A collection of tips from posts from the past:
- Bring your own water bottle – You can fly with it – go through security with it empty and fill up on the other side! Many airports refill stations.
- Bring your own coffee mug – Many places offers discounts for BYOM
- Bring your own reusable utensils – like these To-go ware options … and toss in a cloth napkin too.
- Bring a solar panel to recharge – here is the one I have.
- Bring your own snacks on the plane or rail or car .. and for hotel room: snack mix, fruit, granola bars, nuts, instant oatmeal, popcorn (Usually its cheaper, better and healthier!)
- Find options other than flying – can you carpool, train, bus … bike? take a boat? 🙂
- Try public transportation – from the airport, and around town.
- When eating out try for local, sustainable, eco-friendly places – often times someone attending the conference creates a list if you look around for it – and remember you can always ask a place about their policies!
- Limit your swag and picking up promotional materials or handouts that will just be tossed. Can you access the handouts online? Do you really need extra plastic swag? Also note, if you are flying, carrying all that material back home uses energy which really does add up if everyone were to bring back a few extra pounds.
- Take a break and meditate
- Join the Sustainability Round Table of ALA (SustainRT) events!
Please fill out this 3 question survey about greening ALA:
Go to form or fill out below: (This survey idea came from the Librarians for Sustainability webinar series created by M. Charney, B FilarWilliams and B Smith, hoping the new TFOE chairs and group would use to promote better sustainable practices at future ALA conferences.)
Also be sure to think about your personal green habits when conferencing. Here is a post I did about greening an ala conference in the past, a post about how green the AASHE conference was, though its probably too late to book a flight – a post about green flying tips, and a greening conferences website recommended by Rebekkah Smith Aldrich (thx!)
Have you been reading the comments and blogs posts in the past couple weeks, since Nicole Engard on her blog What I Learned Today posted about not giving out handouts at her presentations in order to be green? It is something worth considering. Tons of paper is wasted from large conferences (even with much of it being supposedly recycled). Most conferences now offer to host your presentations online (and most presenters also plan to post their information online) and these can be download at or following the conference. Also, many people take notes at conference presentations directly on their laptop or mobile devices.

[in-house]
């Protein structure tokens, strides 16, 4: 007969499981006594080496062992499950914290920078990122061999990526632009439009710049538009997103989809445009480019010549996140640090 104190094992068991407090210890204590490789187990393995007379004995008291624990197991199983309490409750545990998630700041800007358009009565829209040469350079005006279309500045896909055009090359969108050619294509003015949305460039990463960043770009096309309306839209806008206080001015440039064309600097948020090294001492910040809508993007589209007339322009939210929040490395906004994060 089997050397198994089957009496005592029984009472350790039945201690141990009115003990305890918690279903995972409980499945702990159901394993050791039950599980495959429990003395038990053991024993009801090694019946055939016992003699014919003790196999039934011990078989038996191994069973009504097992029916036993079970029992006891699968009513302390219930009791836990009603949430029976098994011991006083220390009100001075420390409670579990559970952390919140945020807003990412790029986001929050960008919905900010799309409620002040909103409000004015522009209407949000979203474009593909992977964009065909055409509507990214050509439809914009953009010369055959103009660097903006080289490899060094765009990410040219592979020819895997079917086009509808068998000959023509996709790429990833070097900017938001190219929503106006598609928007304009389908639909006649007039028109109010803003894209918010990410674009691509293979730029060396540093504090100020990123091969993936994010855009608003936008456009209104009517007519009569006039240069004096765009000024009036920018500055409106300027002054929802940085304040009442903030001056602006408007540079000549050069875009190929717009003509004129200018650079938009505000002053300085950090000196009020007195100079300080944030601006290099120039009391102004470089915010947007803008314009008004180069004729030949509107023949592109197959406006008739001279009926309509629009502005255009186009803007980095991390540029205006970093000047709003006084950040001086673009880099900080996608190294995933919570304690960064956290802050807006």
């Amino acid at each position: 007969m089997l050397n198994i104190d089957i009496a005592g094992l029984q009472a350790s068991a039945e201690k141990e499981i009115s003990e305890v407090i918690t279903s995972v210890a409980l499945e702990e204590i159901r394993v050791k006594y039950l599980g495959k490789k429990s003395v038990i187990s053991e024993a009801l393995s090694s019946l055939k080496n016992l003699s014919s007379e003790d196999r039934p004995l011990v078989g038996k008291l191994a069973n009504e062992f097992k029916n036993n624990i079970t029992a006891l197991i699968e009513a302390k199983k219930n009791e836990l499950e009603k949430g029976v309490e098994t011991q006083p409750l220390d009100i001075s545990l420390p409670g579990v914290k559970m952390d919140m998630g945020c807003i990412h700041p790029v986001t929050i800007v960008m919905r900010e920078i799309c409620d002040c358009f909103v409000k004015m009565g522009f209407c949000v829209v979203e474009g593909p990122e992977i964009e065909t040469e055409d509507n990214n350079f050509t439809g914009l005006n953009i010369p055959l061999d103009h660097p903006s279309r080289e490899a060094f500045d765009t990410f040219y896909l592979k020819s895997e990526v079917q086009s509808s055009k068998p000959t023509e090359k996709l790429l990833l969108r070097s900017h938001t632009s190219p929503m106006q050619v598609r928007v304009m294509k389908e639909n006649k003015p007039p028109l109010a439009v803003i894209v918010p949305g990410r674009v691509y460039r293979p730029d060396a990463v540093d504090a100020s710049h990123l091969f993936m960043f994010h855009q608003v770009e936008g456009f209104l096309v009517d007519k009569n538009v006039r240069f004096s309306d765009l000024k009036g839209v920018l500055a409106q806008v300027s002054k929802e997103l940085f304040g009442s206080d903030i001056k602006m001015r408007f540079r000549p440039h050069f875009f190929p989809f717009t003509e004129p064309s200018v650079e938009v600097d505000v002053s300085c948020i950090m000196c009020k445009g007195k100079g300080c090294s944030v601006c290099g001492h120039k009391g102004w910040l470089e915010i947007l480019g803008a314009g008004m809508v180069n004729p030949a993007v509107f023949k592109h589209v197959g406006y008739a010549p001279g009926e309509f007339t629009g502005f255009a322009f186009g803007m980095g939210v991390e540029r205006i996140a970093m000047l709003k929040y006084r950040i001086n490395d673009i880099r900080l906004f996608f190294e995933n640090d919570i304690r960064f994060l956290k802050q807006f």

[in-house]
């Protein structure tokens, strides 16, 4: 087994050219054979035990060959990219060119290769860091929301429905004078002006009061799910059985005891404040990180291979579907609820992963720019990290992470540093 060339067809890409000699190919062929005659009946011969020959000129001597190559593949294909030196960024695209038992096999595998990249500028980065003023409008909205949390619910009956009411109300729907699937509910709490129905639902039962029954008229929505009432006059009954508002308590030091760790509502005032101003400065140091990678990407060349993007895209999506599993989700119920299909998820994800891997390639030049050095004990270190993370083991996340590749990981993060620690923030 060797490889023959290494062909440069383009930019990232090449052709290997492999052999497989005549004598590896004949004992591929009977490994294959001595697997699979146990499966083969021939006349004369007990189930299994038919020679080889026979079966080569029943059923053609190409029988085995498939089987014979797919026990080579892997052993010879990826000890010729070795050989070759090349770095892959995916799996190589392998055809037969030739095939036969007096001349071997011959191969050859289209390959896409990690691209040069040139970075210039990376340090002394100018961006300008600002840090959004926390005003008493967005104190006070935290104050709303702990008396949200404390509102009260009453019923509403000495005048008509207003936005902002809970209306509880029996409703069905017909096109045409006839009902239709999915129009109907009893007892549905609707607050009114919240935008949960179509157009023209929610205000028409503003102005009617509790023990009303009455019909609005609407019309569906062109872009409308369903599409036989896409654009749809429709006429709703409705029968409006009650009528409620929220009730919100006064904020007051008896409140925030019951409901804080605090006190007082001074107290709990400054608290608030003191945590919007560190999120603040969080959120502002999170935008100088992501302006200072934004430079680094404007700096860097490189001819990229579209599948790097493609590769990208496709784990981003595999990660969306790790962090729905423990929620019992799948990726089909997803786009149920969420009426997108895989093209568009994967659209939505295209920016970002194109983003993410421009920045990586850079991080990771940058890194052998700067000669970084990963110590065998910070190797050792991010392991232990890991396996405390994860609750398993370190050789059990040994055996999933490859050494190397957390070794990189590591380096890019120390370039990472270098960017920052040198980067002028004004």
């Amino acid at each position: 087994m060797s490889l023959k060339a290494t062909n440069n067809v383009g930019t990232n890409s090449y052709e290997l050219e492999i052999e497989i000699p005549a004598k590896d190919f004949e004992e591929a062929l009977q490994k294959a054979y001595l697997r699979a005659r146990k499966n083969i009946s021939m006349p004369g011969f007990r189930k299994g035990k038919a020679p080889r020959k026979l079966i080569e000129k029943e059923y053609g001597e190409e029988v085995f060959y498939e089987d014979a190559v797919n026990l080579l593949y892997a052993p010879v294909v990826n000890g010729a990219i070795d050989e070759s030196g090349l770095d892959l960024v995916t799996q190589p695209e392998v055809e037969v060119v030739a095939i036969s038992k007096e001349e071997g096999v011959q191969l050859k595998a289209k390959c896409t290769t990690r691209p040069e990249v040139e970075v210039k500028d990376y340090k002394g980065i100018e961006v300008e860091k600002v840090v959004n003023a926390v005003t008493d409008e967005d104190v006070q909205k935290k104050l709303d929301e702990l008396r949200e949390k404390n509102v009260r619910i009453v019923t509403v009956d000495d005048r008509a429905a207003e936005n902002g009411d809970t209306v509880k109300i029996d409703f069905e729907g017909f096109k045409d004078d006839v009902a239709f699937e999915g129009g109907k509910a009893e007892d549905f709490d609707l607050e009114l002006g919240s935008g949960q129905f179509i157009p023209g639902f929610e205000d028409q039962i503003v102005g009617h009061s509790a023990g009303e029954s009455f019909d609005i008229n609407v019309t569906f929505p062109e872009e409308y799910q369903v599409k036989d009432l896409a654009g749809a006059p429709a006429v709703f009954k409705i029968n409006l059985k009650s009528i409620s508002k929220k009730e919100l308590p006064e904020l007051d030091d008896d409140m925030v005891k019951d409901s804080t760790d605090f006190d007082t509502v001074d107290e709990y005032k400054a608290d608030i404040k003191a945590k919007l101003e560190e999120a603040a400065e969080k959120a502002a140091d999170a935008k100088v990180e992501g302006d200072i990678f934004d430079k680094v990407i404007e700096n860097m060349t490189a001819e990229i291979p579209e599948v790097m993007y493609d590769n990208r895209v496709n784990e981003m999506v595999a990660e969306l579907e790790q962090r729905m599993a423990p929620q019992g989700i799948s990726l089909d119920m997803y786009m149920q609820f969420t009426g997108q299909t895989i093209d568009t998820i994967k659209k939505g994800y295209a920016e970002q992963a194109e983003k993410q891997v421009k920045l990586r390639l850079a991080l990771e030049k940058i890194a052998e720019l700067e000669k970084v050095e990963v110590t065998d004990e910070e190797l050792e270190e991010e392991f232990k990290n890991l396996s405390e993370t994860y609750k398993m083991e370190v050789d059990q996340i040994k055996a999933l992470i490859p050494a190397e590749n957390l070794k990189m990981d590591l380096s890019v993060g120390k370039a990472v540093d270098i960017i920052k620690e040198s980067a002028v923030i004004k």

Some people argue they need handouts to follow and understand the presentation, that it is better for their learning style. What to do? Someone commented on Nicole’s blog about shredding wasted handouts and using them for composting. Several people have commented that they do the one sheet handout – one page only with basic information but direct people to go online to find the bulk of the content. I have been using this method for a while, to cut back wasted paper yet still please those who want something in their hands. I also have taken many classes online instead of in person at the conference physical location (which cuts back on way more than saving paper!) When I worked in map libraries we took the old, discarded maps, cut up as scratch paper (maps also makes good wrapping paper for gifts) so we were reusing before recycling. The SLA Conference (begins this weekend in Seattle) will be offering handouts only online. It will be good too to see how people attending like this idea or not.
Something I learned at a leadership institute I attended a few years ago: change takes time and you can’t please everyone, but sometimes you have a be a pioneer and risk it anyway.
IMHO, the better a presenter facilitates learning with interactive, audience participation, multifaceted sessions, the more everyone seems to learn (by doing instead of being told).
A Task Force on the Environment of the Social Responsibilities Round Table (TFOE-SRRT) asked conference goers to bring their favorite traveling mugs & water bottles to Midwinter this year. Think about all the water and coffee/tea being used by the over 10,000 librarians over the course of several days and many sessions. I hope to hear that many people participated!!!
For more info on this group visit the TFOE-SRRT website.
For information on running more green meetings check out BlueGreen Meetings.